clock menu more-arrow no yes mobile

Filed under:

UFC 179: Aldo vs. Mendes 2 - Idiot's Guide and Preview to Fabio Maldonado vs. Hans Stringer

Here are the three things you should know about Fabio Maldonado's tussle with experienced European prospect, Hans Stringer for UFC 179.

Jason Silva-USA TODAY Sports

Light Heavyweight Fábio Maldonado vs. Hans Stringer

Fabio Maldonado is 21-7 overall, 4-4 in the UFC with only one TKO finish inside the octagon. Stringer is 1-0 in the UFC, and only gone to a victory decision 5 times in his entire career. Odds in this fight are even.

3 Things You Should Know

1. Hans Stringer is more than just a computer generated name for a European villain requesting money in exchange for hostages...

Along with sounding like an automobile whose production was halted after 50 copies during the roaring 20's, Hans Stringer is one of the most experienced 27 year olds you'll find in MMA, if not the most.

With a gaudy 22-5-3 record (only 5 wins by decision), he's been carving out success for himself largely in the Netherlands. One of the issues that Zane Simon pointed out, is that LHW is in dire need of some new blood. In other words...

2. But maybe not that much more...

He wasn't all that impressive in his last two outings. Maldonado isn't good enough to earn a tune up fight, but this is as close to an approximation of one as he will get. If you sift through's LHW division, you find a short list of fighters signed to UFC contracts, and some of them have either retired (Forrest Griffin, Chuck Liddell), or are quite possibly there via computer glitch (Daniel Spohn).

Stringer isn't a bad fighter, so much as he is an unspectacular one. He throws his punches with conviction, but he's not the kind of guy interested in having a kickboxing match. He's in the mold of most wrestle boxers. Which is fine for Maldonado, who is just as blue collar, if not more so (hence why the odds are even in this one).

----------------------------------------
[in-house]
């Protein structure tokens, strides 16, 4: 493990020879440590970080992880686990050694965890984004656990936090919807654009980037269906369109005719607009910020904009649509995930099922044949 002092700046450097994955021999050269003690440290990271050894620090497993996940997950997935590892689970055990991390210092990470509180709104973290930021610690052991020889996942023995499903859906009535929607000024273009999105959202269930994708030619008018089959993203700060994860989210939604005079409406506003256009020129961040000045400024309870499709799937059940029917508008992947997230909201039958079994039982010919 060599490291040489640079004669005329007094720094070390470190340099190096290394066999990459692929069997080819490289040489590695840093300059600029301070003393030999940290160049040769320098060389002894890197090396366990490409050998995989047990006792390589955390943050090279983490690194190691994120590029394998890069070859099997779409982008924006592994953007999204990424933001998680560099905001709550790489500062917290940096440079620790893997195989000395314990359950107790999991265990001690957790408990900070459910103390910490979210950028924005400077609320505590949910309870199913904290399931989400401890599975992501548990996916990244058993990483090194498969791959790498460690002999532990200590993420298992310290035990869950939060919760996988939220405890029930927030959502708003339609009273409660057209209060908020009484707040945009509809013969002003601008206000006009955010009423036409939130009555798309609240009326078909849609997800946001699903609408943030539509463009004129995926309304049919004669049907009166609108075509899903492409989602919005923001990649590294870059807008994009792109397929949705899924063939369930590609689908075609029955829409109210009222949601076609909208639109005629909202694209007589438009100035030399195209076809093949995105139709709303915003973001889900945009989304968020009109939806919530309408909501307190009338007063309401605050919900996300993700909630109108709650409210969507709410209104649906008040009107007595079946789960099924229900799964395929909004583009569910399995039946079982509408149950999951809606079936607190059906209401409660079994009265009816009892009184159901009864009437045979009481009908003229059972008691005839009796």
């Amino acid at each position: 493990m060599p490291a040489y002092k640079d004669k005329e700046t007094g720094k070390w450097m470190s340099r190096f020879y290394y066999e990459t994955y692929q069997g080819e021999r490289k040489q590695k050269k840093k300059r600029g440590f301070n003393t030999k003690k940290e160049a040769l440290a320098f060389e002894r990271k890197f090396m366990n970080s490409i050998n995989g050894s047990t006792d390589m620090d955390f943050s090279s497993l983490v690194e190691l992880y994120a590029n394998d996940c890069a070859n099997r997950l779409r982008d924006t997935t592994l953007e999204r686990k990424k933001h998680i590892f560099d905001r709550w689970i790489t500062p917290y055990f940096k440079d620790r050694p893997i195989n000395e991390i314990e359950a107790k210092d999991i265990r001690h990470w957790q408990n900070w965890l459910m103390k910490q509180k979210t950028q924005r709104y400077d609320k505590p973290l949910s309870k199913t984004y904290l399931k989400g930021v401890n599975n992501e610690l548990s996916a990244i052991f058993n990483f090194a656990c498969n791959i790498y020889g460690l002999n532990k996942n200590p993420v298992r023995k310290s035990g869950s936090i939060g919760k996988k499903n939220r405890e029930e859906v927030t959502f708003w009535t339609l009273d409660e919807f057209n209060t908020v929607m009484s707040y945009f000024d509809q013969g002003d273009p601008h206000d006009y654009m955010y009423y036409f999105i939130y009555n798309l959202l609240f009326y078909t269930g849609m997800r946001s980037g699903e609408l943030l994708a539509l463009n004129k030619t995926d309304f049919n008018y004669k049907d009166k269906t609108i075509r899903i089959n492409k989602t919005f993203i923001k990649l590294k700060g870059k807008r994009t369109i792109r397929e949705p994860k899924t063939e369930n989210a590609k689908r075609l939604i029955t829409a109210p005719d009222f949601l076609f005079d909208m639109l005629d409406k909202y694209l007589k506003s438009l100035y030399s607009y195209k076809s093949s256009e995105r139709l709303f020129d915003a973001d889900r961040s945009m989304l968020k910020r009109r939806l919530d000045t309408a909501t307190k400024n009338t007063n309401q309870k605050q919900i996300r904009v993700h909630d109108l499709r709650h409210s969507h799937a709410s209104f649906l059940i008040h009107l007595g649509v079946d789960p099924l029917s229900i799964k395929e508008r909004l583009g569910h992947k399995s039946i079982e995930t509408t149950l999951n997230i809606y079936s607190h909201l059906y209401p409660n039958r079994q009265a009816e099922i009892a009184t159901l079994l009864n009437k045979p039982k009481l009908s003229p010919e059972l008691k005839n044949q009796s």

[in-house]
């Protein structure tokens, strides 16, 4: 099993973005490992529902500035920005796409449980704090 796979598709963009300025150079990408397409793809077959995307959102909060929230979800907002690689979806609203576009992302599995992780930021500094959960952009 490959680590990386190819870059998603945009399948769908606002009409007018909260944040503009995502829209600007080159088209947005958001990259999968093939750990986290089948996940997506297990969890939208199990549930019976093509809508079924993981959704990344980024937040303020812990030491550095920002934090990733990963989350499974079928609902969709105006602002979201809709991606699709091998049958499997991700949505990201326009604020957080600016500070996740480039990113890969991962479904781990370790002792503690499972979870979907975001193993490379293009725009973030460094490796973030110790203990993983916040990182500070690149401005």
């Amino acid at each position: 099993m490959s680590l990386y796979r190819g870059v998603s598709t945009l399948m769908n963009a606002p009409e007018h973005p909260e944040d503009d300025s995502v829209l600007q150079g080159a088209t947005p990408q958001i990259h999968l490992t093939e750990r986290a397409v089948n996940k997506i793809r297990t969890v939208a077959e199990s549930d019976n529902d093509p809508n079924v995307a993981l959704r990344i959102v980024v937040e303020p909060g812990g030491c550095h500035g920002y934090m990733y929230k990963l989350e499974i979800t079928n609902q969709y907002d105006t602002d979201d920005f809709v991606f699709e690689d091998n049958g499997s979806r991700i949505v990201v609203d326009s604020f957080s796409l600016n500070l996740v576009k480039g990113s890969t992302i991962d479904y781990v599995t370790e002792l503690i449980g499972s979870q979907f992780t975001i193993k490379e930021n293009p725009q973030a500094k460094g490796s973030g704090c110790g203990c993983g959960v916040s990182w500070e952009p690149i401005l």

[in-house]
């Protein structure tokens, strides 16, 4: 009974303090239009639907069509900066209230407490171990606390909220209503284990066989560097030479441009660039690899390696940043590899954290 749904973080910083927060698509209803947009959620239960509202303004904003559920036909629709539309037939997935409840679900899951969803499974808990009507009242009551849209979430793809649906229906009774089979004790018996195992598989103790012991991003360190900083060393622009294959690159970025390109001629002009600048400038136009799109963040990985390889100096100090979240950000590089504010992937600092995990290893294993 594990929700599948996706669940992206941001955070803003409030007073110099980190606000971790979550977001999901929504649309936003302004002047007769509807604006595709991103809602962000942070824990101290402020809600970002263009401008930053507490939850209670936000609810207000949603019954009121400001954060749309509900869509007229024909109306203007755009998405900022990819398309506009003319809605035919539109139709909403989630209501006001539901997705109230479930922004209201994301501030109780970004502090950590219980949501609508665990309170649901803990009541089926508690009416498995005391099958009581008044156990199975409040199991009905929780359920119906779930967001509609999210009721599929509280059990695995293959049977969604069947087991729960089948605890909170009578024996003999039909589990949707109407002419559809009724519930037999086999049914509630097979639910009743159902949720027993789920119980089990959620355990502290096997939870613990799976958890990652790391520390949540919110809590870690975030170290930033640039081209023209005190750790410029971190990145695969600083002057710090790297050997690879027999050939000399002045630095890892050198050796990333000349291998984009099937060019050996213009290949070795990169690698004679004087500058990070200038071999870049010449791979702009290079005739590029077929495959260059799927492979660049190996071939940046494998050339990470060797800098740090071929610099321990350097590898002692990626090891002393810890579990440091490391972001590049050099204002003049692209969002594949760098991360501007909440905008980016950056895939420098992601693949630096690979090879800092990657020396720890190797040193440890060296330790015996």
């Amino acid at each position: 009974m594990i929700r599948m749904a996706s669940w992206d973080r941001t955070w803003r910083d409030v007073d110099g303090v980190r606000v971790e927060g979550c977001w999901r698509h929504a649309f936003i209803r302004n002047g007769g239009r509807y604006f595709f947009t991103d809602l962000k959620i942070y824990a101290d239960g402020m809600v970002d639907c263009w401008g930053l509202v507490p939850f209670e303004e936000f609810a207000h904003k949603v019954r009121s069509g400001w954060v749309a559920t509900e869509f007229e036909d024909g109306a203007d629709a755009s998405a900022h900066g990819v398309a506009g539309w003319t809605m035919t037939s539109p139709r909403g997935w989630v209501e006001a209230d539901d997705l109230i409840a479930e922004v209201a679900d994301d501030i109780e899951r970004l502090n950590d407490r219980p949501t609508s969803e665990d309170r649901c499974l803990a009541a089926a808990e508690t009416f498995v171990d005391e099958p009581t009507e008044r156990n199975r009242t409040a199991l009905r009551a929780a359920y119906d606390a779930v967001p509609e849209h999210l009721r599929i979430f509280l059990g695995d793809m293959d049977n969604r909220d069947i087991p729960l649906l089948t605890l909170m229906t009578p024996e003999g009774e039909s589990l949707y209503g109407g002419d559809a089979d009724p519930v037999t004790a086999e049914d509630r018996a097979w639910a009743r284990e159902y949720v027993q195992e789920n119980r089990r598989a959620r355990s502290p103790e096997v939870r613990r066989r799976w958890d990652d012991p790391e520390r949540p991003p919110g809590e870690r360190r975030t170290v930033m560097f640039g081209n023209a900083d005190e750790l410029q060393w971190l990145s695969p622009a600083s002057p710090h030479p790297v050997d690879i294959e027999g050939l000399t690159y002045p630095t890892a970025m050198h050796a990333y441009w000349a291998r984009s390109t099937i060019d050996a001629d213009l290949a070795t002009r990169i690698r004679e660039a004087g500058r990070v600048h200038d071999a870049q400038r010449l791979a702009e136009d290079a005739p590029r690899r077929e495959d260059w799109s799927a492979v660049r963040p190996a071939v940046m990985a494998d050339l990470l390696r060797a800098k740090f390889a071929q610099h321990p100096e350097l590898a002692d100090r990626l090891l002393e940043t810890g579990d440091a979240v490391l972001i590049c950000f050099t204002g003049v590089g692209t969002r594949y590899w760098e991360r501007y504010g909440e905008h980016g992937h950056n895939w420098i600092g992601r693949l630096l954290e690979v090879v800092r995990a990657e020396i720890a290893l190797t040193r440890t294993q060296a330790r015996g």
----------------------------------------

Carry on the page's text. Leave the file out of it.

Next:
3. You'll be provoked into taking a bathroom break for this bout, only to find someone violently sleeping on the octagon floor when you get out.

However, this bout works because they're evenly matched. It's easy to forget that Maldonado is reasonably talented for all of his flaws. Yes, Stipe Miocic predictably brained him, but that has hardly an indictment of his abilities: Miocic would predictably destroy most LHW's, and probably pretty easily too.

Maldonado's strengths are with his solid boxing chops. He takes a lot of flack for having a professional boxing record, and showing no signs of having said history, but he works hard to simulate the good habits of your typical boxer: exercise a jab, don't be predictable, and mix it all up to the body and the head. In addition, he's tough as nails. To a fault, as his bout with Glover Teixeira famously illustrated.

It's difficult to predict this fight. To me the big x-factor here is Maldonado's durability, for better or for worse. I know this is a point that doesn't need much repeating, but durability is a fickle trait. For young fighters it's a constant resource; a well that never runs dry. For older fighters, it can feel like a crutch, fragile upon contact. Fabio has been resilient throughout his career, but resilience won't be the resource he can rely on if he decides he'll take a few just go give one. Stringer may not be piercingly fast, but he possesses a modest amount of raw power, and has 9 wins by TKO. Most of those have come against inferior opposition, but Fabio would be wise to make it a more technical bout on the feet.

Without being too sentimental and gloomy, it's an unfortunate circle for Fabio. He has made his name being a blood and guts fighter, and thus continues getting fights because of what he used to be. But that's not who he can remain, which hopefully Maldonado understands. I expect this bout to be a painful reminder of this fact.


Hans Stringer by rooftop gunfire (TKO, round 3).